Parents married 60+years. Father took most of the estate into a trust and died 4+ years ago. Very little assets available to mother. One son manages the money but will not give mother money from fathers part of estate. Want mother to get her fair share
Florida is not a community property state for purposes of divorce. It is a no fault state and property acquired during the marriage is divided in the case of a divorce equitably. In this case, it sounds like your father did some estate planning while he was still married. He would not have had the power to remove assets from your mother that were rightfully hers just by drafting documents. You mother may have to file an action to get access to what is rightfully hers. I would contact an estate planning and probate attorney in the state in which the trust was created or your father's death occurred. The facts as you have presented them sound extremely unfair to your mother after 60+ years of marriage especially if they were still married when your father passed.
1/3 of the estate is obtained through what is called the "elective share". There are a few statutes which go toward the idea of elective share and the scope of it will be beyond this opinion. However, if most of the assets were in a trust, there may not be a estate to which the elective share attaches to. The mother must sit with a lawyer of her choice to review all documents to determine if she has a possibility of obtaining the elective share at this time.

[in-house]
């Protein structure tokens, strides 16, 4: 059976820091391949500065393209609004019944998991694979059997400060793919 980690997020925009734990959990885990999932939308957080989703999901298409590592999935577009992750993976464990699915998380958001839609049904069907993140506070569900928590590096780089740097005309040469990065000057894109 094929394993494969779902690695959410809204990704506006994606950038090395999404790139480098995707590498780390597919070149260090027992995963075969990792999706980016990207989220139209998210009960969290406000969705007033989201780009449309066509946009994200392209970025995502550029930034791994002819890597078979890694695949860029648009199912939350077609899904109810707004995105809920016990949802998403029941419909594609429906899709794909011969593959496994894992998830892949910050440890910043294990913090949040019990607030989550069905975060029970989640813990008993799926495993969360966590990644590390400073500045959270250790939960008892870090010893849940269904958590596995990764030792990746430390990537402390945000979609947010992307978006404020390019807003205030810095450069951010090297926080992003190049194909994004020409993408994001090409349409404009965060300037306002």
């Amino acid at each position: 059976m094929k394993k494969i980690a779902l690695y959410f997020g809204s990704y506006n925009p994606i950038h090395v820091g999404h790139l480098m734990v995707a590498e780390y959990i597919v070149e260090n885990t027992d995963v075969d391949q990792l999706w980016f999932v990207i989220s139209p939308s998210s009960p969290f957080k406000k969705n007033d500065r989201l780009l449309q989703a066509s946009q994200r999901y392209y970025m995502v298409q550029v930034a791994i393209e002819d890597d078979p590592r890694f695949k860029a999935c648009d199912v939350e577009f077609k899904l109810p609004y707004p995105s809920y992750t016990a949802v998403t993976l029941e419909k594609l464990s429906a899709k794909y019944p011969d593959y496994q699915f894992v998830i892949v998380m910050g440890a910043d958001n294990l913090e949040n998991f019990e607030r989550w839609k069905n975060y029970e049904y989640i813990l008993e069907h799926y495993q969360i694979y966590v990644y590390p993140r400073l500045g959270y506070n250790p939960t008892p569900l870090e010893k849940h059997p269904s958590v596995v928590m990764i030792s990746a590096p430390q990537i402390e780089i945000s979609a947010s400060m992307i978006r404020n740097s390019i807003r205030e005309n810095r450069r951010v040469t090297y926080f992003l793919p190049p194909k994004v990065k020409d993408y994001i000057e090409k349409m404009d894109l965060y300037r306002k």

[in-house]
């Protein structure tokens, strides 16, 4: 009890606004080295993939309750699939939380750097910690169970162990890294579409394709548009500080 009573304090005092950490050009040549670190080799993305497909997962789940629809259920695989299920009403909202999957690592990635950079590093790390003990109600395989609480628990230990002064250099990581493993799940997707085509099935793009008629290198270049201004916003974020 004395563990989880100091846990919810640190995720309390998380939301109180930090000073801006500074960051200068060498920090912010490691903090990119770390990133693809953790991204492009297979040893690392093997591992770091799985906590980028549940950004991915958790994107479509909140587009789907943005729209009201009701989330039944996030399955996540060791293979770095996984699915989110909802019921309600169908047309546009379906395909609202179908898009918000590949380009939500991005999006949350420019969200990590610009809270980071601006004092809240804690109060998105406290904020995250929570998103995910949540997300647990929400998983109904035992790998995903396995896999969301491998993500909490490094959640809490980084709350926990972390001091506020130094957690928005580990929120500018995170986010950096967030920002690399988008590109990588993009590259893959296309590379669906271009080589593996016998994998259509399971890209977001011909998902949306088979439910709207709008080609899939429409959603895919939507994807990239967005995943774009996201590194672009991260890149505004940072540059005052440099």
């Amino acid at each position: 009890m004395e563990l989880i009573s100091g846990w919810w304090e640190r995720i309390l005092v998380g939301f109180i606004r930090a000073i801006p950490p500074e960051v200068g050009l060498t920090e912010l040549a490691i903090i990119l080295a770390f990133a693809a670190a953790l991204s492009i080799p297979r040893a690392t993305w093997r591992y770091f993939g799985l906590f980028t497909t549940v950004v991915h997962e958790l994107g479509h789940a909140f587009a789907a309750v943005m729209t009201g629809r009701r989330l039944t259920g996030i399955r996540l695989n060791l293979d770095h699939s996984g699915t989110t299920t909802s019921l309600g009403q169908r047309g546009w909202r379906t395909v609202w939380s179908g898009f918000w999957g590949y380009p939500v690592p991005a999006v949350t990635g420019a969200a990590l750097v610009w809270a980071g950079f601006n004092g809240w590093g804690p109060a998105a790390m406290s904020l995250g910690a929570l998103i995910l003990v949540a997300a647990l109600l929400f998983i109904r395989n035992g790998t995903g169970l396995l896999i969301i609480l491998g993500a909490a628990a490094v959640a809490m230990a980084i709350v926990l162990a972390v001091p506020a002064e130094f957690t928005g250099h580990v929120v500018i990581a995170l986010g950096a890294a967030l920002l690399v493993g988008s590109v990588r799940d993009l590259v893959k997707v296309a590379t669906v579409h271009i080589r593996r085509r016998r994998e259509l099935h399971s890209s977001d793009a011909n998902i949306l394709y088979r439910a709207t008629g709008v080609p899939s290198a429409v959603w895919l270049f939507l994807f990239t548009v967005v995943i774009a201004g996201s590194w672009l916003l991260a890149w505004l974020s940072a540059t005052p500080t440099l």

Alejandro R. Lopez, Esq.
Law Office of Alejandro R. Lopez, P.A.
4465 Edgewater Dr.,
Orlando, Fla. 32804
Ph.: (407) 649-1404
E-mail: [email protected]
I agree with both of the other responses. What is unclear to me is HOW your father took control of these assets and placed them in trust. The answer to that question may dictate how you proceed. If he removed money from joint accounts, that is one thing, and maybe little you could do about that. But if he signed your mother's name to documents or persuaded her to do so, and she did not understand what was being done, or if he signed her name while acting under a Power of Attorney form, then these actions could likely be set aside in court. Once you determine what was done, I would meet with a probate litigation attorney in the county where your parents resided to see what your mother's options are.
There may be a number of options available, but it is not clear, based on the limited facts provided.
*** LEGAL DISCLAIMER I am licensed to practice law in the State of Michigan and have offices in Wayne and Ingham Counties. My practice is focused in the areas of estate planning and probate administration. I am ethically required to state that the above answer does not create an attorney/client relationship. These responses should be considered general legal education and are intended to provide general information about the question asked. Frequently, the question does not include important facts that, if known, could significantly change the answer. Information provided on this site should not be used as a substitute for competent legal advice from a licensed attorney that practices in your state. The law changes frequently and varies from state to state. If I refer to your state's laws, you should not rely on what I say; I just did a quick Internet search and found something that looked relevant that I hoped you would find helpful. You should verify and confirm any information provided with an attorney licensed in your state.
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